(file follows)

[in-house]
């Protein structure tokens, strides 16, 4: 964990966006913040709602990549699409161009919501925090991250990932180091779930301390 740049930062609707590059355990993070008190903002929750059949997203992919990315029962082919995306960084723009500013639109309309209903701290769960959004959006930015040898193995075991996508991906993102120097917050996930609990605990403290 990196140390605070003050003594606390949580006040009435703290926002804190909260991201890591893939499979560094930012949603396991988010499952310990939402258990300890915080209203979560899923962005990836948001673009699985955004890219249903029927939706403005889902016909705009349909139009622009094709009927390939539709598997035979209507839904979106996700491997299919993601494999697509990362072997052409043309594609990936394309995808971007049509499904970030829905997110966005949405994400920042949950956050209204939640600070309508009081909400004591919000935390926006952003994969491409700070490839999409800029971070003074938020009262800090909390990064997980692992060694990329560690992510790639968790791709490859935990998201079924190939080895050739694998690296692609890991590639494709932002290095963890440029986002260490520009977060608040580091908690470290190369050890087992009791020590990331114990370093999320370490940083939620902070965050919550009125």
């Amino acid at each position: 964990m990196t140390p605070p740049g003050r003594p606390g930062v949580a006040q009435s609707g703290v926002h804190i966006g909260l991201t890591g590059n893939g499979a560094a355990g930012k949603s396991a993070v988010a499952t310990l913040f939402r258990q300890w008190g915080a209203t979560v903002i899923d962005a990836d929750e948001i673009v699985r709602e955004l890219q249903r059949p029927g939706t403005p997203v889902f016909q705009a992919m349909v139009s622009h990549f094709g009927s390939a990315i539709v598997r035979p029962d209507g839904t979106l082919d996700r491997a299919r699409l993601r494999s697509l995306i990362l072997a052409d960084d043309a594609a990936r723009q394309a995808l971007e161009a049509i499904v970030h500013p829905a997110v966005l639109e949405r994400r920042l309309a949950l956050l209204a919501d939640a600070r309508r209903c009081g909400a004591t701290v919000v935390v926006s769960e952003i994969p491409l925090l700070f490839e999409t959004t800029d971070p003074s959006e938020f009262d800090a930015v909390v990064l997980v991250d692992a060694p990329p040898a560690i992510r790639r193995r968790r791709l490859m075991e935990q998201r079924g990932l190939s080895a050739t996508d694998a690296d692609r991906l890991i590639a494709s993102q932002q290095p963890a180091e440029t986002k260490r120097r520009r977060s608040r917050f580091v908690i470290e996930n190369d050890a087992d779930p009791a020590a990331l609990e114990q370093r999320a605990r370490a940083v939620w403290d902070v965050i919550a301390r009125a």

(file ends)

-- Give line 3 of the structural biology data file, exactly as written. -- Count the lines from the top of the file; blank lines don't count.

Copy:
């Amino acid at each position: 964990m990196t140390p605070p740049g003050r003594p606390g930062v949580a006040q009435s609707g703290v926002h804190i966006g909260l991201t890591g590059n893939g499979a560094a355990g930012k949603s396991a993070v988010a499952t310990l913040f939402r258990q300890w008190g915080a209203t979560v903002i899923d962005a990836d929750e948001i673009v699985r709602e955004l890219q249903r059949p029927g939706t403005p997203v889902f016909q705009a992919m349909v139009s622009h990549f094709g009927s390939a990315i539709v598997r035979p029962d209507g839904t979106l082919d996700r491997a299919r699409l993601r494999s697509l995306i990362l072997a052409d960084d043309a594609a990936r723009q394309a995808l971007e161009a049509i499904v970030h500013p829905a997110v966005l639109e949405r994400r920042l309309a949950l956050l209204a919501d939640a600070r309508r209903c009081g909400a004591t701290v919000v935390v926006s769960e952003i994969p491409l925090l700070f490839e999409t959004t800029d971070p003074s959006e938020f009262d800090a930015v909390v990064l997980v991250d692992a060694p990329p040898a560690i992510r790639r193995r968790r791709l490859m075991e935990q998201r079924g990932l190939s080895a050739t996508d694998a690296d692609r991906l890991i590639a494709s993102q932002q290095p963890a180091e440029t986002k260490r120097r520009r977060s608040r917050f580091v908690i470290e996930n190369d050890a087992d779930p009791a020590a990331l609990e114990q370093r999320a605990r370490a940083v939620w403290d902070v965050i919550a301390r009125a």